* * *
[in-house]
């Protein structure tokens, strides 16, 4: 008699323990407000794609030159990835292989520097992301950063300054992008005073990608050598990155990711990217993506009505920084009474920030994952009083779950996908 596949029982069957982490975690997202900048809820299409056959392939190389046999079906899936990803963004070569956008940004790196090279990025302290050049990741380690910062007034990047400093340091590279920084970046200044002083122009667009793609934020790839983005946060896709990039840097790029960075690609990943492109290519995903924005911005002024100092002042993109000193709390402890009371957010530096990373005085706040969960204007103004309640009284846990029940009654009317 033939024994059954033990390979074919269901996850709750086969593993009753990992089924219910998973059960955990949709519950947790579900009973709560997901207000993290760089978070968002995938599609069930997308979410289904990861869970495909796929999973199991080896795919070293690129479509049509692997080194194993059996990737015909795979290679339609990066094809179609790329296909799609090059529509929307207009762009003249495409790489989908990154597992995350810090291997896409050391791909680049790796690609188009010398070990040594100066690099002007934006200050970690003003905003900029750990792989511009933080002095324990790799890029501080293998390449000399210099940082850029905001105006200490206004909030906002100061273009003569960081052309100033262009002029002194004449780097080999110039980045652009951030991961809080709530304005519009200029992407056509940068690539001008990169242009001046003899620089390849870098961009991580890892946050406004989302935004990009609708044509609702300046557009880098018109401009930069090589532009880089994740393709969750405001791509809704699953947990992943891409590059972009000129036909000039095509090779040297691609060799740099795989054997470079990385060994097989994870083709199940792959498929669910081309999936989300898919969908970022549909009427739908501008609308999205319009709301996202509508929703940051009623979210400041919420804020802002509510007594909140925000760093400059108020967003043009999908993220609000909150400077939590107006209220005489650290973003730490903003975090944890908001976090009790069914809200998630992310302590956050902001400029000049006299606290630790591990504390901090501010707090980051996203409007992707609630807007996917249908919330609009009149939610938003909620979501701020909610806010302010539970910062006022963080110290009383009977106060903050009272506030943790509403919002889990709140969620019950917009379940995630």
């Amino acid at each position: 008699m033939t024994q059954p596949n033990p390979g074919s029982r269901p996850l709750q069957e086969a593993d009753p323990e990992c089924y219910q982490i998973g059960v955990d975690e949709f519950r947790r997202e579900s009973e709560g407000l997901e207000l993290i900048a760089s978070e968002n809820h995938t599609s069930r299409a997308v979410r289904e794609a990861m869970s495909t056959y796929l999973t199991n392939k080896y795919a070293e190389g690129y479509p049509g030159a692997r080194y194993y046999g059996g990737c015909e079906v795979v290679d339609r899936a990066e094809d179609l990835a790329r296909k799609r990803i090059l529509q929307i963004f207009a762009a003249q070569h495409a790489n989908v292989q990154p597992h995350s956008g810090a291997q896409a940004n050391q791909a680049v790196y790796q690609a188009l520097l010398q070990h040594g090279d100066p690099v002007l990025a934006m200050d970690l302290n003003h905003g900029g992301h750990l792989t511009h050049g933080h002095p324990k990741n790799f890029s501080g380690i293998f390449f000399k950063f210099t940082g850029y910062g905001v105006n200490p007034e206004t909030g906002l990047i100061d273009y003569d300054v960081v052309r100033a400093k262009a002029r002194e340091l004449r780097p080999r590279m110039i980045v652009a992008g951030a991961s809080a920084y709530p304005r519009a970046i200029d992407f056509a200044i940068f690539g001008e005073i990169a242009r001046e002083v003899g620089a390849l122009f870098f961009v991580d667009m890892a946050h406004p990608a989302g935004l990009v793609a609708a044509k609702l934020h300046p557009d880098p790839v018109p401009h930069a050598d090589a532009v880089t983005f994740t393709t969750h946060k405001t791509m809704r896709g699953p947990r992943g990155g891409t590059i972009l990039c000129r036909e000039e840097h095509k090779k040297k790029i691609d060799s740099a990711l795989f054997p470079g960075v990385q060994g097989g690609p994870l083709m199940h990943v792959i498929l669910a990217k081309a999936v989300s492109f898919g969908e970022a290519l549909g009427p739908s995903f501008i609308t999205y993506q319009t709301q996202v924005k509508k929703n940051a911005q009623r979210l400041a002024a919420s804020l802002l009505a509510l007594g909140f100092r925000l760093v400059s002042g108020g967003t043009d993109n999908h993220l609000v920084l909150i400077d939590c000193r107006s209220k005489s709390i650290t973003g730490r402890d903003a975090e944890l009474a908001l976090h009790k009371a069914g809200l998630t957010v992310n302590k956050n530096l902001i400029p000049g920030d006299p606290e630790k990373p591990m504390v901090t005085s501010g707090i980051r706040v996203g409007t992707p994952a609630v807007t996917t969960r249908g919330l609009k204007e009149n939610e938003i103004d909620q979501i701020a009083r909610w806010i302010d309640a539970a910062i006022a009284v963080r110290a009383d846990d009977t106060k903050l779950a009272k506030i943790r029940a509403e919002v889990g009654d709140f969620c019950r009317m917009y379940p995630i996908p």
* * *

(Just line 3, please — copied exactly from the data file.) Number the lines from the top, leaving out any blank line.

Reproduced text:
């Amino acid at each position: 008699m033939t024994q059954p596949n033990p390979g074919s029982r269901p996850l709750q069957e086969a593993d009753p323990e990992c089924y219910q982490i998973g059960v955990d975690e949709f519950r947790r997202e579900s009973e709560g407000l997901e207000l993290i900048a760089s978070e968002n809820h995938t599609s069930r299409a997308v979410r289904e794609a990861m869970s495909t056959y796929l999973t199991n392939k080896y795919a070293e190389g690129y479509p049509g030159a692997r080194y194993y046999g059996g990737c015909e079906v795979v290679d339609r899936a990066e094809d179609l990835a790329r296909k799609r990803i090059l529509q929307i963004f207009a762009a003249q070569h495409a790489n989908v292989q990154p597992h995350s956008g810090a291997q896409a940004n050391q791909a680049v790196y790796q690609a188009l520097l010398q070990h040594g090279d100066p690099v002007l990025a934006m200050d970690l302290n003003h905003g900029g992301h750990l792989t511009h050049g933080h002095p324990k990741n790799f890029s501080g380690i293998f390449f000399k950063f210099t940082g850029y910062g905001v105006n200490p007034e206004t909030g906002l990047i100061d273009y003569d300054v960081v052309r100033a400093k262009a002029r002194e340091l004449r780097p080999r590279m110039i980045v652009a992008g951030a991961s809080a920084y709530p304005r519009a970046i200029d992407f056509a200044i940068f690539g001008e005073i990169a242009r001046e002083v003899g620089a390849l122009f870098f961009v991580d667009m890892a946050h406004p990608a989302g935004l990009v793609a609708a044509k609702l934020h300046p557009d880098p790839v018109p401009h930069a050598d090589a532009v880089t983005f994740t393709t969750h946060k405001t791509m809704r896709g699953p947990r992943g990155g891409t590059i972009l990039c000129r036909e000039e840097h095509k090779k040297k790029i691609d060799s740099a990711l795989f054997p470079g960075v990385q060994g097989g690609p994870l083709m199940h990943v792959i498929l669910a990217k081309a999936v989300s492109f898919g969908e970022a290519l549909g009427p739908s995903f501008i609308t999205y993506q319009t709301q996202v924005k509508k929703n940051a911005q009623r979210l400041a002024a919420s804020l802002l009505a509510l007594g909140f100092r925000l760093v400059s002042g108020g967003t043009d993109n999908h993220l609000v920084l909150i400077d939590c000193r107006s209220k005489s709390i650290t973003g730490r402890d903003a975090e944890l009474a908001l976090h009790k009371a069914g809200l998630t957010v992310n302590k956050n530096l902001i400029p000049g920030d006299p606290e630790k990373p591990m504390v901090t005085s501010g707090i980051r706040v996203g409007t992707p994952a609630v807007t996917t969960r249908g919330l609009k204007e009149n939610e938003i103004d909620q979501i701020a009083r909610w806010i302010d309640a539970a910062i006022a009284v963080r110290a009383d846990d009977t106060k903050l779950a009272k506030i943790r029940a509403e919002v889990g009654d709140f969620c019950r009317m917009y379940p995630i996908p």